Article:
Penciler: Chris Sprouse
Inker: Karl Story
Color Artist: Marte Gracia
Letters & Production: Joe Sabino
The Thors of every domain, together in one book! As cosmic cops! Whenever there’s trouble on Battleworld, the Thors answer the call. But a string of mysterious murders leaves some of them asking questions that may unravel all of reality!A hard-hitting Marvel Comics police drama. With hammers. Lots and lots of hammers.
By now it seems like the novelty of having Thors serve as cops of the Marvel Universe would have worn off, but exploring the idea in greater depth through the lens of Battleworld will still entice fans in Marvel’s Thors #1. Author Jason Aaron has always felt right at home with the Thor franchise at Marvel. Under his deft (Watcher) eye, the publisher has executed a lot of changes, including switching out the lead character. After revealing the identity of the female Thor, some may think that there’s no where else for Thor (the main title) to go — yet Aaron is clearly invested in the mythos, picking up stray plot threads that were seeded for years and tying them back into this story. While this tale is another book focused on fleshing out Battleworld further, the story’s contents show a focused narrative that’s full of intrigue and irreverent novelty.
This issue has a premise that isn’t impossible to understand or appreciate — basically team Thor tracks down a serial killer running loose on Battleworld mercilessly killing people between various domains. It’s great to see one of my favorite domains: Weirdworld actually make a cameo in this issue. Yet, the Thors have yet to dive deeper into other parts of Battleworld. This tale skirts a really fine line in being silly and serious since the idea of having a force of Norse Gods functioning as policeman and woman is at least a little bit absurd. All of these different Thor characters fire off puns at each other that also moves dangerously close to the realm of self-parody (Frog Thor is in the issue after all,) yet a serial killer is still on the loose. The stakes are high in this initial installment — this is not a silly comedic farce of a bunch of Thor’s telling jokes to each other (see Valhalla Mad for that.)
One of the best parts of the new Secret Wars is how the different relationships with the individual characters are sometimes different — but also similar. Secret Wars obfuscates the story, but in most stories the narratives discrepancies usually add a wonderful sense of discovery to the different tales within the comic. The biggest contribution that Aaron really offers up to this comic is all the little moments about the Thors talking about their own duty. Later on, the book a really engaging piece of the Marvel Universe is lined back up with the superhero shared Universe in a fascinating manner. Every moment in this comic has some sort of rich discovery. We finally get a chance to meet the boss of all Thors and get a special look at a certain forensic scientist. There’s even a place for the unworthy. True Thor fans are not going to want to miss the last page of this issue when the world comes crashing down on Ultimate Thor.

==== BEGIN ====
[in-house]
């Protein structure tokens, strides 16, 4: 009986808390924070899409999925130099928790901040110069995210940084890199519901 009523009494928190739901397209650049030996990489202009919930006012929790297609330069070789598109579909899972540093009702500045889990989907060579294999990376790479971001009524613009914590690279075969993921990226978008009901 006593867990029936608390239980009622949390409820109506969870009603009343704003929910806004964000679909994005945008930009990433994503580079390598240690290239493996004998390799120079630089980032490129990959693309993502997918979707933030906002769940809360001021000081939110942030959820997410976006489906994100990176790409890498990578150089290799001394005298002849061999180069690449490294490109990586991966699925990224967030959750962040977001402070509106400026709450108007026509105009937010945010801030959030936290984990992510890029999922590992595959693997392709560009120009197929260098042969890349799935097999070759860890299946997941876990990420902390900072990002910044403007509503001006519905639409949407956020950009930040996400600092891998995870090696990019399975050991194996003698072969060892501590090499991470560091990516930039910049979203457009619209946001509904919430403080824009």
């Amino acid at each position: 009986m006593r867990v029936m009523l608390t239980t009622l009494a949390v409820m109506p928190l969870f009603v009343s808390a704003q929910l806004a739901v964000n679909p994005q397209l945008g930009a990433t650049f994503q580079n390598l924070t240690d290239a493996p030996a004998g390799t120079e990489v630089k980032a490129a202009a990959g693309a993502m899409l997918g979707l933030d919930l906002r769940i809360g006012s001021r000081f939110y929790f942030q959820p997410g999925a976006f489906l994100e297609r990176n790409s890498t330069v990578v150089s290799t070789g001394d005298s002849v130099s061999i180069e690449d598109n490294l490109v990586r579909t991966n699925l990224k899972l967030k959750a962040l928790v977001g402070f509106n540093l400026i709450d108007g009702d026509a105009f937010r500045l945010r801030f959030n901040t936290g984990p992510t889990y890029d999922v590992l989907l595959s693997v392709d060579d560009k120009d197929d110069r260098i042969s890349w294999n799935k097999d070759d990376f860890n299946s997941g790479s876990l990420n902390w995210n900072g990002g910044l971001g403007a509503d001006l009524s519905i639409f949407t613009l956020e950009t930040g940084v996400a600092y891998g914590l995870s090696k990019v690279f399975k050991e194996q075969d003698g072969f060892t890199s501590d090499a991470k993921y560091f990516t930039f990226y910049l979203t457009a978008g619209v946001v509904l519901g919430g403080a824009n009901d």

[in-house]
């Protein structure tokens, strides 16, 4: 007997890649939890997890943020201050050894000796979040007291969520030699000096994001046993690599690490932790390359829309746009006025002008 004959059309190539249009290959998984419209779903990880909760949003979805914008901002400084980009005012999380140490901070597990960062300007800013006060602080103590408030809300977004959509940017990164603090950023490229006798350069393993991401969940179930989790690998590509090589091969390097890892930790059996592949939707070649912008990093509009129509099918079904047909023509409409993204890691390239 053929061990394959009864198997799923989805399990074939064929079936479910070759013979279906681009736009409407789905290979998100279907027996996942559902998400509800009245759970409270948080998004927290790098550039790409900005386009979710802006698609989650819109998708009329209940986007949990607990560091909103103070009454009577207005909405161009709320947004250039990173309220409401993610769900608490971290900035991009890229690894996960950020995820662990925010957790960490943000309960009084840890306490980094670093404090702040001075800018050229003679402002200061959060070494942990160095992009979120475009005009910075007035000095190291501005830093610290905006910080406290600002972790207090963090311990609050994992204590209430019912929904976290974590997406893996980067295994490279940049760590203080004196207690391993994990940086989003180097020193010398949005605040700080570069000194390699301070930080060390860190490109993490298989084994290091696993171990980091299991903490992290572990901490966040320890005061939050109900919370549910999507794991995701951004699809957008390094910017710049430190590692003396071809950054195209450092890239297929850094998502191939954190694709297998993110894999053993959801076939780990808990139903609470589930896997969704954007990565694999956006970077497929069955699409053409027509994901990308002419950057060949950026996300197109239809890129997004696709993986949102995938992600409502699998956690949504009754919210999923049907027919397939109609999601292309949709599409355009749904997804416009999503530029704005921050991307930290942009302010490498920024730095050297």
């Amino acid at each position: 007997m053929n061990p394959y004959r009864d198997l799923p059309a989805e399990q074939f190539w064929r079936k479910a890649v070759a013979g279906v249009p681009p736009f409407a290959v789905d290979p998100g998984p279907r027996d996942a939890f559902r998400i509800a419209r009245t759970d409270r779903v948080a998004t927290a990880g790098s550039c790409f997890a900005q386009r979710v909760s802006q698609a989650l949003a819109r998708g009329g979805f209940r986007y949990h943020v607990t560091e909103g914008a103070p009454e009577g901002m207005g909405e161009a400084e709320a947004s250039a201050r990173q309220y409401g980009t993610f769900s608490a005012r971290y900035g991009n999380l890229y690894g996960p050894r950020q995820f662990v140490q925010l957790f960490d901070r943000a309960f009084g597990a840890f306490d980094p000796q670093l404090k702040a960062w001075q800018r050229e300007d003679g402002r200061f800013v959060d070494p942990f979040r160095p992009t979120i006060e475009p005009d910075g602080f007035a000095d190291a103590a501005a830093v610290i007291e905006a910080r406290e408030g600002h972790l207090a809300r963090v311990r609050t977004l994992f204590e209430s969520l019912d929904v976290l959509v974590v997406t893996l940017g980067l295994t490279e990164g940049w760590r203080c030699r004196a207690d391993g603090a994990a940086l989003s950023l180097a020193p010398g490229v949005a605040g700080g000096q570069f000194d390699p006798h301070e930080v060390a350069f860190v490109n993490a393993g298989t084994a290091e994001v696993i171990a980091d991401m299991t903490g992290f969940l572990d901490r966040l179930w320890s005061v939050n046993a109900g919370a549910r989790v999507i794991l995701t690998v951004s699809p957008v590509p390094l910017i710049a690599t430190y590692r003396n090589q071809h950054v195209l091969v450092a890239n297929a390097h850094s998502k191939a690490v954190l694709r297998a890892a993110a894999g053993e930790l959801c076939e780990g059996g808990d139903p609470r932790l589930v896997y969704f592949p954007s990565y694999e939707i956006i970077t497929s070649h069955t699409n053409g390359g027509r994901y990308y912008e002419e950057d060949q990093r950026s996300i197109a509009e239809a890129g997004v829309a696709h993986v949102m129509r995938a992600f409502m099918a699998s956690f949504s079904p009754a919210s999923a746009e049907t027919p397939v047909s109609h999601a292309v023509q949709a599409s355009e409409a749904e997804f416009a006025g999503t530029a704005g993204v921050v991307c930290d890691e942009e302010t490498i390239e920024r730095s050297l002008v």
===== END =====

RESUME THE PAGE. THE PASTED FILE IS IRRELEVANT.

Sprouse’ artwork is lovely. The penciller delivers a slight twist on the Marvel house style with a more cartoonish approach to pencilling than someone like a Dave Marquez or even Russell Dauterman. With this being a different incarnation for the life of Thor, it’s nice to see an artist who is different from the usual suspects really able to dazzle fans with extremely roster of characters present in this comic. The inking and colors are vibrant as well, taking advantage of the full potential present within the art of Sprouse. More importantly, this comic book has a really complicated tone, and this story is able to nail both the humor aspects along with the horrible serial murdering turning within every corner. In moments of humor, Sprouse renders just enough of a smile on Ultimate Thor’s face to show that he’s having fun — until the end of the issue.
With Thors not debuting until Secret Wars proper was nearly half over is definitely a bummer, it’s commendable that this series is truly able to captivate fans in the way that it does. So many surprises about Battleworld are left open in this project to discover — kudos to the editors and coordinators at Marvel who are tirelessly moving and shaking the event. Sprouse and Aaron have established one of the strongest narratives hammered into the umbrella of Secret Wars thus far — this issue is a can’t miss for people invested in the Thor mythos or even huge Secret Wars fans.
as long as she thor exists i wont bother reading or buying it
“The inking and colors are vibrant as well”
I take it you’re reviewing a digital edition?
I only flipped through it at the shop (with a mind to purchasing), but the colors looked murky and dark, particularly in the final pages. I know Marte Gracia’s color work is usually really sharp, so I’m assuming this is just another bad print job from Marvel.
The color fidelity in Marvel’s print individual issues seems to range a lot, from good to garbage, and I’d be interested to hear if anyone knows what the issue is. Is it different printers, different paper, or some characteristic of the individual colorist’s style–perhaps using more shades or higher saturation?
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